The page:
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Women making slow progress in politics
WOMEN’S involvement in the political arena has taken a downward spiral in recent years, Justice Minister Loucas Louca said yesterday.
He was speaking as part of an awareness campaign by the National Machinery for Women’s Rights calling for the increased participation of women in decision making posts, and especially in municipal and community councils, along with school committees.
“Apart from a low turnout, what concerns the international community is that women’s progress in politics is not always upwards,” said Louca. He pointed out that it appears to “easily be moving in reverse”, as happened in the recent parliamentary elections in Cyprus.
Women make up only 10.7 per cent of parliament in Cyprus, with only six out of 56 seats taken by women, compared to eight in the previous parliament. In local government, only six per cent of mayors are women – two out of 33 – with only 20 per cent of municipal and local council members being women (84 out of 414).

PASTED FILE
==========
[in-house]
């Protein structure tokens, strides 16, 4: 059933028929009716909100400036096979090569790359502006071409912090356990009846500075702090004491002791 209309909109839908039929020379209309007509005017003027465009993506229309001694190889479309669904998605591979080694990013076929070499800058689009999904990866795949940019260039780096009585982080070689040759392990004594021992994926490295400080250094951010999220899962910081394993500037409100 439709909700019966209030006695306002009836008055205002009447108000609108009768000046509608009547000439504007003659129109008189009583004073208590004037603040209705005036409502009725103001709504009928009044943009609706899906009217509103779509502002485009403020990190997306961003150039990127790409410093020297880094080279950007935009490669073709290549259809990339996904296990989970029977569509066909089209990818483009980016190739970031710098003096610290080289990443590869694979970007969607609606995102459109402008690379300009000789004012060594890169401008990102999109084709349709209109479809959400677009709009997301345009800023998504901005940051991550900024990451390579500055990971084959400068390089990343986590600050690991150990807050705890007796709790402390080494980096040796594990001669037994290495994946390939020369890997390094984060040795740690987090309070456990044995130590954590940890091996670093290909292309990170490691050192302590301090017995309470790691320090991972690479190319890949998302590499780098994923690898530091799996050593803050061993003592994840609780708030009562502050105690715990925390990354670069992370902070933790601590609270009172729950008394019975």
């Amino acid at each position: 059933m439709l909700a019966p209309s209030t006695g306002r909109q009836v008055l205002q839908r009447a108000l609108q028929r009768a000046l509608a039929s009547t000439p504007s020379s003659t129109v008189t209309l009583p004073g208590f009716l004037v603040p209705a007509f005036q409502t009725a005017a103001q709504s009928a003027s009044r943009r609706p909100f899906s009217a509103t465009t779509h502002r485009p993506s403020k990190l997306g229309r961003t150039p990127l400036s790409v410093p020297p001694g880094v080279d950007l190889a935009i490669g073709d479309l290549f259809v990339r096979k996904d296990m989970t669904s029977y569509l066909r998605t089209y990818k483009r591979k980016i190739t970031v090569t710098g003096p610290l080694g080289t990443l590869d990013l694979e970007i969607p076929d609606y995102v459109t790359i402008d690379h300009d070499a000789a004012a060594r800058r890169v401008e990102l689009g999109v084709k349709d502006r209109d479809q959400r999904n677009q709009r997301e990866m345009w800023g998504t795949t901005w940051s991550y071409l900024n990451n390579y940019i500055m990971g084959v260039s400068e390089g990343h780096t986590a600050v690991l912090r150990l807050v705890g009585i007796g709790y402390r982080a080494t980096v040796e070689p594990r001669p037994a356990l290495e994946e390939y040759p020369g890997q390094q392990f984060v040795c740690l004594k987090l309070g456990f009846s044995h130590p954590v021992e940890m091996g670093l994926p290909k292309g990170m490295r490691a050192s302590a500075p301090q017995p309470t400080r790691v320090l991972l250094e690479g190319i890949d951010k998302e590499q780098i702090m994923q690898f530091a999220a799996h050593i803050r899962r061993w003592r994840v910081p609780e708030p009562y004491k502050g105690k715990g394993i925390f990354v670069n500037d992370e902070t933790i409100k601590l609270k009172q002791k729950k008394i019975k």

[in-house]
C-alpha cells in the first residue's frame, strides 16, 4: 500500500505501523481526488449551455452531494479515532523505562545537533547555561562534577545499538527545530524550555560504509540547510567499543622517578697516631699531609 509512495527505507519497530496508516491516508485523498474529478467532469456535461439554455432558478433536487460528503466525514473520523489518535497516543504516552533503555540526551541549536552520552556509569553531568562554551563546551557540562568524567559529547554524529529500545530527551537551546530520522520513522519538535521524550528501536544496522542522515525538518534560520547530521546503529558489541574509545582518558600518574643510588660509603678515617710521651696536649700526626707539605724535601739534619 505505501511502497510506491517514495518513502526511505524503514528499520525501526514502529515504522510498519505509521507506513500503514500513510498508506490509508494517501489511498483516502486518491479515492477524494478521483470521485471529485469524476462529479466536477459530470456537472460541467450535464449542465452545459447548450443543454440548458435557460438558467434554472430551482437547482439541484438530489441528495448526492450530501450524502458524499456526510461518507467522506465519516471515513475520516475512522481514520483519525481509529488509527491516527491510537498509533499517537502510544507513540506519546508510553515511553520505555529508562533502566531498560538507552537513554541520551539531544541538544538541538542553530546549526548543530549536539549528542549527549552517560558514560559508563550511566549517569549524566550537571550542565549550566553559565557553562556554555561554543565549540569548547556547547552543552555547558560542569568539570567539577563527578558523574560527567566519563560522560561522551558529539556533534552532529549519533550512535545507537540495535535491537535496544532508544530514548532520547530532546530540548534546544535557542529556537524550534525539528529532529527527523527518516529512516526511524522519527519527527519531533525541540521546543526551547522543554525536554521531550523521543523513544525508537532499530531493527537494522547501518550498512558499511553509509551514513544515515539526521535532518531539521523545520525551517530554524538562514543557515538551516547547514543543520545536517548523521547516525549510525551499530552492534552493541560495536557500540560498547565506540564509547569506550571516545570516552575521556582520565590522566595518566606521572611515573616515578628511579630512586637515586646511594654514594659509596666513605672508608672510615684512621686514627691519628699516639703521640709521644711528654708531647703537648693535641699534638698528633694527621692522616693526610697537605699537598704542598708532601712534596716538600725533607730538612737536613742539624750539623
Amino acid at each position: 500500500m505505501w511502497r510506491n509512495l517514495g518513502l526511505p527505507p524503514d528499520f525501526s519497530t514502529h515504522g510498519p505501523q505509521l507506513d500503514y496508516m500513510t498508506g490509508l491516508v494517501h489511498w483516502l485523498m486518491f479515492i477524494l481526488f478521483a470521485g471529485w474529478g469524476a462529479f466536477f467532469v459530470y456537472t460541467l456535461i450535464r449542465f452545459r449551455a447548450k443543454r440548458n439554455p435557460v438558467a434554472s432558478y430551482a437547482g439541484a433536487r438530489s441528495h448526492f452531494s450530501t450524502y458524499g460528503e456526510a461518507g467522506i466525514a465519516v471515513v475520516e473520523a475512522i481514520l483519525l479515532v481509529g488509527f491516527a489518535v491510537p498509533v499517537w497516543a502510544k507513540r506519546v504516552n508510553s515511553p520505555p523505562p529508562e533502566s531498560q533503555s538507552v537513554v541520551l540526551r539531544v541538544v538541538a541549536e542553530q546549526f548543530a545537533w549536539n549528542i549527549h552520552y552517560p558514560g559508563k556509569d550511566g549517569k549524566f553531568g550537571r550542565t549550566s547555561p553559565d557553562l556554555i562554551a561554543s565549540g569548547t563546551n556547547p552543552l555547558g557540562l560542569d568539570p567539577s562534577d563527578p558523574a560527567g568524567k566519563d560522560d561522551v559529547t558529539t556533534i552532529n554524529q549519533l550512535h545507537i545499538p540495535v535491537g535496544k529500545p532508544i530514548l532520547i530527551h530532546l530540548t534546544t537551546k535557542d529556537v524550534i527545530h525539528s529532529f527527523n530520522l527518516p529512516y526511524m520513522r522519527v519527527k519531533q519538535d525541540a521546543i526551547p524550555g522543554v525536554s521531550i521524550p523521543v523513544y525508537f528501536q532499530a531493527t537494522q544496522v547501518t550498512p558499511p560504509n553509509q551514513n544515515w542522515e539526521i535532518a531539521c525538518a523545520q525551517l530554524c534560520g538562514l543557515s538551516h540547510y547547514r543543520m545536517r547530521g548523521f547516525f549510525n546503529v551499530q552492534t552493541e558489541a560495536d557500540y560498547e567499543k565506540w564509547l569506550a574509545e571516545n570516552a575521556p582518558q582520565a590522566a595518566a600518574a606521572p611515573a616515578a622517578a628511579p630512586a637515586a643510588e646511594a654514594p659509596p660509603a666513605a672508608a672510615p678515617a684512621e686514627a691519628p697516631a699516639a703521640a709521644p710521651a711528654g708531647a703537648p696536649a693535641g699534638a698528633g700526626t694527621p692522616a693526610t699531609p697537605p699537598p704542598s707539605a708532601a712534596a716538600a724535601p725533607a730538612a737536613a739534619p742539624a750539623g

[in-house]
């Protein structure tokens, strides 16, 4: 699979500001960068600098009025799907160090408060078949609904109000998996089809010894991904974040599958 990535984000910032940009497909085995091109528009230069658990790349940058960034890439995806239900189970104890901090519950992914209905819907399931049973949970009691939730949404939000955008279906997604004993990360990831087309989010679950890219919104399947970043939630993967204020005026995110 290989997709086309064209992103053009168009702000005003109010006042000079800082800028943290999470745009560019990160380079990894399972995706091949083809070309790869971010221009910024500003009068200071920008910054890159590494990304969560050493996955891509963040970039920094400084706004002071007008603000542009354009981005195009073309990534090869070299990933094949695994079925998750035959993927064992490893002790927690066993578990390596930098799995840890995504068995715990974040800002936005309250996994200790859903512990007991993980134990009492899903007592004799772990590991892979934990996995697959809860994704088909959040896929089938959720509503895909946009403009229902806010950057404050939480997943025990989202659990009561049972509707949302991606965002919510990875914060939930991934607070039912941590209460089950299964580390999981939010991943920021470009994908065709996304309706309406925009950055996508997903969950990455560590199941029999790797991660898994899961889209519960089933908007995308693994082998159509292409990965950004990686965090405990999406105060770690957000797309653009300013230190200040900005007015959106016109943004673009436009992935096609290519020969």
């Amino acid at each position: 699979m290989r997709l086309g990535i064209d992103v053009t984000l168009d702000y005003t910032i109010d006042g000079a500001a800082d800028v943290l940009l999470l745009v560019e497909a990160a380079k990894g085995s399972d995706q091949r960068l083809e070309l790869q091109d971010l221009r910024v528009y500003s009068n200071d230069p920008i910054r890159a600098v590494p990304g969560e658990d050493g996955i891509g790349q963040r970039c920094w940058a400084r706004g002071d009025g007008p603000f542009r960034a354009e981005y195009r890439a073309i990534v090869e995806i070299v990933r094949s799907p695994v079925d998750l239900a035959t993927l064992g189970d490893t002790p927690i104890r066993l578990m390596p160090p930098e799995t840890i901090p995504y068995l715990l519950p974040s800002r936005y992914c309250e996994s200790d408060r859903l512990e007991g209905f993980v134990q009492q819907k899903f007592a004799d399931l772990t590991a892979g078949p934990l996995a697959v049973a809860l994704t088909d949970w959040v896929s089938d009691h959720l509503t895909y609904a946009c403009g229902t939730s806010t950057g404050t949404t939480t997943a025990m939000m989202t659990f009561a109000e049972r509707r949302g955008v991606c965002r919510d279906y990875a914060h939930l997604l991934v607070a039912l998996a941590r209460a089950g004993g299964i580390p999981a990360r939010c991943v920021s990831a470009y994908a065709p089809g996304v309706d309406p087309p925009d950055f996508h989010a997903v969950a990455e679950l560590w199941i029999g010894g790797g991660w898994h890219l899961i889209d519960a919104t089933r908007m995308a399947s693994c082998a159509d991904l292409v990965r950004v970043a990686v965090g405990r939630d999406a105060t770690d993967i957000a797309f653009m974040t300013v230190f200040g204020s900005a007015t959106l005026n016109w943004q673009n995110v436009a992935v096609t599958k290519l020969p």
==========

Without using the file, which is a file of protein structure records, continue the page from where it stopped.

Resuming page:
“In areas where there does appear to be an increase in participation the rate is extremely slow,” said Louca.
According to Louca the aim is to get around 40 per cent women’s representation in local government and parliament, which is the goal set by the EU and the Council of Europe.
“Stereotypes and prejudices that equate the public sphere of life with men and the private with women, things such as a glass ceiling, and problems associated with reconciling work with family life, discourage women from claiming positions of power and responsibility in politics,” said Louca.
On a positive note, Louca applauded the fact that three ministers are women as are three director general of ministries, in addition to the current Nicosia mayor being a woman.